Text by Savannah Smith
One of the last books I recall my dad (Rodney Smith) reading was a book called “Daily Rituals: How Artists Work” by Mason Currey. The book details the (sometimes quirky) daily rituals of a variety of talented, famous folks like Charles Darwin, Agatha Christie, Pablo Picasso, etc., and how these routines helped them best do the work they loved to do. “Daily Rituals” was a very fitting book for my dad to read for several reasons: first, he was always fascinated by people’s daily routines, as he believed that learning how one typically spent their day provided a lot of insight into a person. And second, he himself had a slightly quirky set of daily routines himself.
For starters, my dad would always wake up very early each morning, usually with the rising of the sun. By the time I usually got up in the morning (and I’m a morning person), he’d already gotten up, showered, surveyed the house and gardens, clipped the trees and the shrubs (he loved gardening) and read half of the day’s paper. He was then ready for breakfast, which he would inhale in all of three minutes, before deciding that it was time to sit in the garden room of our house and take his first nap (out of about three to five depending on the day) of the day. Our house gets incredible light that changes throughout the day as the sun moves through the sky, and my dad liked to rotate rooms in the house accordingly, following the light. He would turn on WQXR, New York’s classical music radio station, and blast it throughout the entire house, so that Beethoven would follow him wherever he went.
The rest of the day until evening would be spent in some combination of napping, snacking, reading, inspecting the house for any knicks or other imperfections and bothering his studio manager over the house-wide intercom system.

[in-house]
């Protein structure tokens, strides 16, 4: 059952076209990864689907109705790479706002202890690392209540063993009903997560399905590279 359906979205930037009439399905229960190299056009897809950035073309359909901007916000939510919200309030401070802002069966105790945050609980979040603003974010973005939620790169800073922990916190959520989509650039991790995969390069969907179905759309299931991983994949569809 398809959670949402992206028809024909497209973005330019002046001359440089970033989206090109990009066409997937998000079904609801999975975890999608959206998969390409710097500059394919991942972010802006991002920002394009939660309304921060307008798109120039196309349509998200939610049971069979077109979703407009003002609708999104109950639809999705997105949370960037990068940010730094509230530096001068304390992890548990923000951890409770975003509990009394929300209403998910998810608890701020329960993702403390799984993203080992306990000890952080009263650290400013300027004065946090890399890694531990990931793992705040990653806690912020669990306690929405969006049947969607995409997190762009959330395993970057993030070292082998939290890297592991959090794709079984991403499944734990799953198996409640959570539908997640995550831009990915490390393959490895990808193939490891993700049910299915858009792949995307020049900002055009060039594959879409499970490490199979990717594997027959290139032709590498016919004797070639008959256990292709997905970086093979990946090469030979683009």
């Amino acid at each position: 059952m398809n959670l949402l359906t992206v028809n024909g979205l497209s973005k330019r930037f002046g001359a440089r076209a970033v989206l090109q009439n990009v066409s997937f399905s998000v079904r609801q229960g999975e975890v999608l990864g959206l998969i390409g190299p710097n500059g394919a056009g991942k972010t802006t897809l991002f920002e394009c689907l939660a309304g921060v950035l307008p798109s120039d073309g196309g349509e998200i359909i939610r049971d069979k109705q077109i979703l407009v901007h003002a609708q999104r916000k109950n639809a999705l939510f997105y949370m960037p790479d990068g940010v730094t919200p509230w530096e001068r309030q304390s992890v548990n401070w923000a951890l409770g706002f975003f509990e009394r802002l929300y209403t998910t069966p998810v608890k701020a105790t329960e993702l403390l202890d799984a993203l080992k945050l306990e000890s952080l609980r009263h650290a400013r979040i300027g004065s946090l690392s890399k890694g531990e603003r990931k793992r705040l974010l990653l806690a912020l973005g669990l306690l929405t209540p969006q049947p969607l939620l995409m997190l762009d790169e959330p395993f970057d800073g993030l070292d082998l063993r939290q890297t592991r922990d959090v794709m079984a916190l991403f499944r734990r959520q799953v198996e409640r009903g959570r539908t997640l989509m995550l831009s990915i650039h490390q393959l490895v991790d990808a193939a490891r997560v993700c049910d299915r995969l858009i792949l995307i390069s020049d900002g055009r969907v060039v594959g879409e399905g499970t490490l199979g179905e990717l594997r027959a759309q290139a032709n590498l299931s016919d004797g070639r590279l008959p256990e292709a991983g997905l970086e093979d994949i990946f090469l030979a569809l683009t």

Once the clock struck 5 p.m. and evening began to creep closer, my dad’s mood would change. My mom would refer to this time of day as the “witching hour,” because my dad would become grumpy, critical and nearly insufferable until he was fed dinner. (I can relate, it’s something I’ve unfortunately inherited from him as well.) But dinner wouldn’t be consumed until my mom got home from work, which meant that he would sit in an alcove of the house my mom and I referred to as the “man cave” and watch the evening news, while repeatedly calling her on the phone demanding to know where she was and what was taking so long (the answer was usually traffic).
Dinner would end, and for the most part, so would my dad’s day. He would return to the “man cave” to watch the ball game, or some other evening sport or televised event, before falling asleep in front of the TV and ultimately dragging himself to bed. And so his daily routine would end.
You may notice that his daily routine in no way (directly) involves photography. Other than bothering his employees, I would say the majority of his days didn’t. He wasn’t the type to always be taking pictures or be ready to whip the camera out at any moment. And in no way does the daily routine I described above resemble photoshoot days, where my dad would orchestrate an entire ensemble of staff, crew and models to create beautiful works of art.
But I think this time in between the magic, my dad’s daily routine, in its own way gives a lot of insight into who he was. He was a perfectionist to the core. He liked talking to others, but he also enjoyed spending time alone. He was smart and well-read. He was difficult to be around sometimes. And most of all — he really loved his naps.